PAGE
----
EPA (EICOSAPENTAENOIC ACID)
Acide Eicosapentaénoïque, Acide Éthyle-Eicosapentaénoïque, Acide Gras Essentiel, Acide Gras d’Huile de Poisson, Acide Gras N-3, Acide Gras Omega, Acide Gras Oméga 3, Acide Gras Polyinsaturé, Acide Gras W3, Acido Eicosapentaenoico, EPA, E-EPA, Eicosapentanoic Acid, Essential Fatty Acid, Ethyl Eicosapentaenoic Acid, Ethyl-Eicosapentaenoic Acid, Ethyl-EPA, Fish Oil Fatty Acid, N-3 Fatty Acid, Omega Fatty Acid, Omega 3, Oméga 3, Omega-3, Omega 3 Fatty Acids, Omega-3 Fatty Acids, Polyunsaturated Fatty Acid, PUFA, W-3 Fatty Acid.<br/><br/>
Overview InformationEPA (eicosapentaenoic acid) is a fatty acid found in the flesh of coldwater fish, including mackerel, herring, tuna, halibut, salmon, cod liver, whale blubber, or seal blubber.
EPA is used for high blood pressure in high-risk pregnancies (eclampsia), age-related macular degeneration (AMD), heart disease, schizophrenia, personality disorder, cystic fibrosis, Alzheimer’s disease, depression, and diabetes.
EPA is used in combination with docosahexaenoic acid (DHA) in fish oil preparations for a variety of conditions, including preventing and reversing heart disease, and decreasing irregular heartbeats; as well as asthma, cancer, menstrual problems, hot flashes, hay fever, lung diseases, lupus erythematosus, and kidney disease. EPA and DHA are also used in combination for migraine headache prevention in adolescents, skin infections, Behçet’s syndrome, high cholesterol, high blood pressure, psoriasis, Raynaud’s syndrome, rheumatoid arthritis, Crohn's disease, and ulcerative colitis.
EPA is also used in combination with RNA and L-arginine after surgery to reduce infections, improve wound healing, and shorten recovery time.
Don’t confuse EPA with DHA (docosahexaenoic acid) and fish oils, which contain EPA and DHA. Most available data involving EPA are from research and clinical experience with fish oil products containing variable combinations of EPA and DHA. For more information, see the separate listings for Fish Oil and DHA.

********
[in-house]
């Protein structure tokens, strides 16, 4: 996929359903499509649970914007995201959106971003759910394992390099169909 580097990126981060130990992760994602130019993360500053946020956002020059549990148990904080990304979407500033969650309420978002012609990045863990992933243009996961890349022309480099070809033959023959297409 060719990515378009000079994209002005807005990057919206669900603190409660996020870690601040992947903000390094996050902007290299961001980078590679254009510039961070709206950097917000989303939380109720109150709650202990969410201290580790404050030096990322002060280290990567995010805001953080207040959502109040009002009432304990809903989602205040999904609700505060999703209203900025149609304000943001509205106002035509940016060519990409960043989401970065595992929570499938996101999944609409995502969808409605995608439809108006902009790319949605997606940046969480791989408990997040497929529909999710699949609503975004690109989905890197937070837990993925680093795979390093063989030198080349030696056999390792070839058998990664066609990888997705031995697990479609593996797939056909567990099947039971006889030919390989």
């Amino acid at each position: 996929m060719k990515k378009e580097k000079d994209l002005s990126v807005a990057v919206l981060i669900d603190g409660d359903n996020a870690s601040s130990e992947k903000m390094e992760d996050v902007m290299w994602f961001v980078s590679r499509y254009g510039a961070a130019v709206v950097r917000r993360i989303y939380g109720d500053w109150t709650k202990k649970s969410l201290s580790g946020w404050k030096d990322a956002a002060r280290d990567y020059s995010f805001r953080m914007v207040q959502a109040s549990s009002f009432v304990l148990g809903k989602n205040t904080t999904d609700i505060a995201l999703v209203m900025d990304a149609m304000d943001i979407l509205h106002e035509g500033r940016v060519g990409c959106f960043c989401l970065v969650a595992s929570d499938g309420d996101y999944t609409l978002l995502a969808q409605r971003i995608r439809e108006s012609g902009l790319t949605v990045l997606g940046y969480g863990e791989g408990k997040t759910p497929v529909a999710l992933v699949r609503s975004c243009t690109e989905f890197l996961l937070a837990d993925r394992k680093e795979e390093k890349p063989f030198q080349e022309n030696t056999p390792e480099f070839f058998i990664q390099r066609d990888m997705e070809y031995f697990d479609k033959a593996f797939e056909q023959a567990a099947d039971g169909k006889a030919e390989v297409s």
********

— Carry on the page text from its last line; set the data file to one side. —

How does it work?EPA can prevent the blood from clotting easily. These fatty acids also reduce pain and swelling.
Uses & Effectiveness
Likely Effective for
- High levels of blood fats called triglycerides (hypertriglyceridemia). Research shows that taking a specific product containing eicosapentaenoic acid as ethyl eicosapentaenoic acid (Vascepa by Amarin) by mouth along with dieting and cholesterol-lowering drugs called "statins" reduces levels of triglycerides in people with very high levels. It might also improve cholesterol levels. This product is FDA-approved in adults with very high triglyceride levels.
Possibly Effective for
- Treating depression, when used with conventional antidepressants.
- For healing wounds after surgery and shortening recovery time, when used with RNA and L-arginine.
- Treating borderline personality disorder, a mood disorder. EPA seems to lower aggressiveness and to relieve depression somewhat in women with this disorder.
- Reducing the risk of heart attack, stroke, and death in people with coronary artery disease (clogged heart arteries). The reduction of the risk of death is small unless high cholesterol is present in addition to coronary artery disease. In that case, taking EPA can reduce the risk of having a heart attack or other major event by up to 19%. However, taking EPA doesn’t seem to reduce the risk of sudden cardiac death, which is due to an electrical malfunction in the heart.
- Symptoms of menopause such as hot flashes.
Possibly Ineffective for
- Treatment of type 2 diabetes.
- Treating symptoms of cystic fibrosis.
- Pregnancy-related high blood pressure (eclampsia).
- High blood pressure.